5. Attach wiring harness into Element plug in each speaker hole
5a. Test the radio to make sure the plug worked
6. Screw Pioneer speakers into the three holes that are already there in the Element (these are NOT the same holes that the other speakers used, but if you look closely, you will see them already drilled into the plastic, so no need to drill, get a separate adapter or anything)
7. Pop speaker covers back on (note - you do not use the Pioneer speaker grill/covers. Use the existing Element covers, and that's all you need.)​

Like I said, these speakers fit perfectly. With the Metra adapters, you don't need to splice into your speaker wiring at all. With the Pioneer speakers, you have the same 3 screw pattern, so you don't need to drill anything new or get any new screws.

The quality of the speakers is basically "good enough." They obviously don't compare to any high end speakers like the Bose ones or anything like that. But my old speakers were buzzing and really worn out, so this is a HUGE, HUGE improvement! I would say the sound is now very clean and crisp, though not as full of a sound as you would get with much more expensive speakers.

That being said, for $72 total, I'm super happy with the sound and the ease of installation.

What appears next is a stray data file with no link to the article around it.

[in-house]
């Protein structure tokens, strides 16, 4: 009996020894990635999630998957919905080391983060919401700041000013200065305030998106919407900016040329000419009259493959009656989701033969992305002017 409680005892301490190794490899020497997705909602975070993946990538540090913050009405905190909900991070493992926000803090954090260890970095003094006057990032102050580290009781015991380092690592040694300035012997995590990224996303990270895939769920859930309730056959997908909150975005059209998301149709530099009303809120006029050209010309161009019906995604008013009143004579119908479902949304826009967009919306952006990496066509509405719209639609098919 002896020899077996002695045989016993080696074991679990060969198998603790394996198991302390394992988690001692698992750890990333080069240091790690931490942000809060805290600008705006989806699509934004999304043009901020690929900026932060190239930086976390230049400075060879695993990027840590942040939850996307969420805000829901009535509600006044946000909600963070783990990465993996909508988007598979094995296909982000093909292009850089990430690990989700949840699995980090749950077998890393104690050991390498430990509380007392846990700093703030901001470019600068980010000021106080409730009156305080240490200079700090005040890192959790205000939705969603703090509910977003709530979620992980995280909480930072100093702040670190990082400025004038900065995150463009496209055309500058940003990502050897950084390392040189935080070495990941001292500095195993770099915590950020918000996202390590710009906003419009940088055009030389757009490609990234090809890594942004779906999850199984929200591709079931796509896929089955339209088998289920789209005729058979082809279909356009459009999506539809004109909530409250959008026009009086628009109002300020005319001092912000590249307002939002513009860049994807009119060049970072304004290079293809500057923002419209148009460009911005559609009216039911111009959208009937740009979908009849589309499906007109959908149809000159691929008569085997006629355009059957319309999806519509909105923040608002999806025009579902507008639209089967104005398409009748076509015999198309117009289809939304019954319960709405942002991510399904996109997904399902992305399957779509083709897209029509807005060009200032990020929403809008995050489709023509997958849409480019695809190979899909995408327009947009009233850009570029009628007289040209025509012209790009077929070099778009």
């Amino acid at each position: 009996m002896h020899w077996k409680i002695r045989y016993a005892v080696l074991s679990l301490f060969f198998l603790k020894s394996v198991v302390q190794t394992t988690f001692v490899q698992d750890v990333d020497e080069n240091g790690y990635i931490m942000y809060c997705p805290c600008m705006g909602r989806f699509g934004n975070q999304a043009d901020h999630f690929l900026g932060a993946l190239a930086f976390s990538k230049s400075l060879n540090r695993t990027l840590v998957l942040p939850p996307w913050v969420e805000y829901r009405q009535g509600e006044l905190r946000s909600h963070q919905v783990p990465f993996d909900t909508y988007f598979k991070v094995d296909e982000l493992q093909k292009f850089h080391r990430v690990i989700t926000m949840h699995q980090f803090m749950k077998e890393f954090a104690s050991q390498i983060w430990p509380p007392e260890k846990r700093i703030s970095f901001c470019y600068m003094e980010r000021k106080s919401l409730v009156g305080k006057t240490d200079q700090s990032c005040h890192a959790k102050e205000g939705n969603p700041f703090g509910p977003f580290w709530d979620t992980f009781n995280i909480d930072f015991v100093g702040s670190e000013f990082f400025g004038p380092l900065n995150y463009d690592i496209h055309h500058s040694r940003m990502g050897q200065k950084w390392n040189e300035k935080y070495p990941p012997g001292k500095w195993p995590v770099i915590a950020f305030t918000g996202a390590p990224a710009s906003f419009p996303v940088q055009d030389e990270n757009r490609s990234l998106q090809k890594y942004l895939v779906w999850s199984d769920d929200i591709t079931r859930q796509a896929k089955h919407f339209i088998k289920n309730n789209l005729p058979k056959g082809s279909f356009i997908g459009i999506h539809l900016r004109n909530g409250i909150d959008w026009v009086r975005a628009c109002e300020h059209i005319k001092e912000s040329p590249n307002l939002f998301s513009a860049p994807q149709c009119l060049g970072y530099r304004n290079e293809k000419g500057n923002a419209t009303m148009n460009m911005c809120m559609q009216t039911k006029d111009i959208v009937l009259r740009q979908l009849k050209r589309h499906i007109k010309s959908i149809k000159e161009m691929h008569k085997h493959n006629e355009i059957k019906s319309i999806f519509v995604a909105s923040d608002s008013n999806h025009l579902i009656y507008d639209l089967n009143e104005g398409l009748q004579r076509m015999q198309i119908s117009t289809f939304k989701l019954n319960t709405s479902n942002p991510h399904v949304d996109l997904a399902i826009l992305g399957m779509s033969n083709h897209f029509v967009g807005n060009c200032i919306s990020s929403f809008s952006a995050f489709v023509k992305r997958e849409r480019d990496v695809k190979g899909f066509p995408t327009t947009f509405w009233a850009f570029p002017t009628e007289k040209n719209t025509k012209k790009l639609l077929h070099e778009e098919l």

This one... this one right here...
Thank you ToastyRiko and to all the other members that we have followed...
This was PAINLESS...

I did slightly different part number for the speakers through Spamazon:
$55 -- 4 x Pioneer TS-G1620F 6.5-inch 2-Way Car Audio coaxial Speakers 6-1/2"
$9 -- (2) Pair of Metra 72-7800 Speaker Wire Adapters for Select Honda Vehicles - 4 Total Adapters

Good enough for me, I'm no audiophile...
This fixed broken (horrible rattling) speaker; I couldn't be happier!
 

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Thanx for that info. As I am upgrading all 7 speakers i wasnt sure what to do for front/tweeters, cause I couldnt find out if factory amp had separate output for tweeters.
 

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I did slightly different part number for the speakers through Spamazon:
$55 -- 4 x Pioneer TS-G1620F 6.5-inch 2-Way Car Audio coaxial Speakers 6-1/2"
$9 -- (2) Pair of Metra 72-7800 Speaker Wire Adapters for Select Honda Vehicles - 4 Total Adapters

Good enough for me, I'm no audiophile...
I did this too, and found the install basically painless -- love those Metra adapters! -- but immediately after finishing this installation, the Polk Audio DB+ 652s I really wanted turned up factory-refurbed for half price. (Isn't that always the way?) I replaced them, and would like to note that the Polk Audio DB+ 652s are also a painless install, and sound amazing to boot.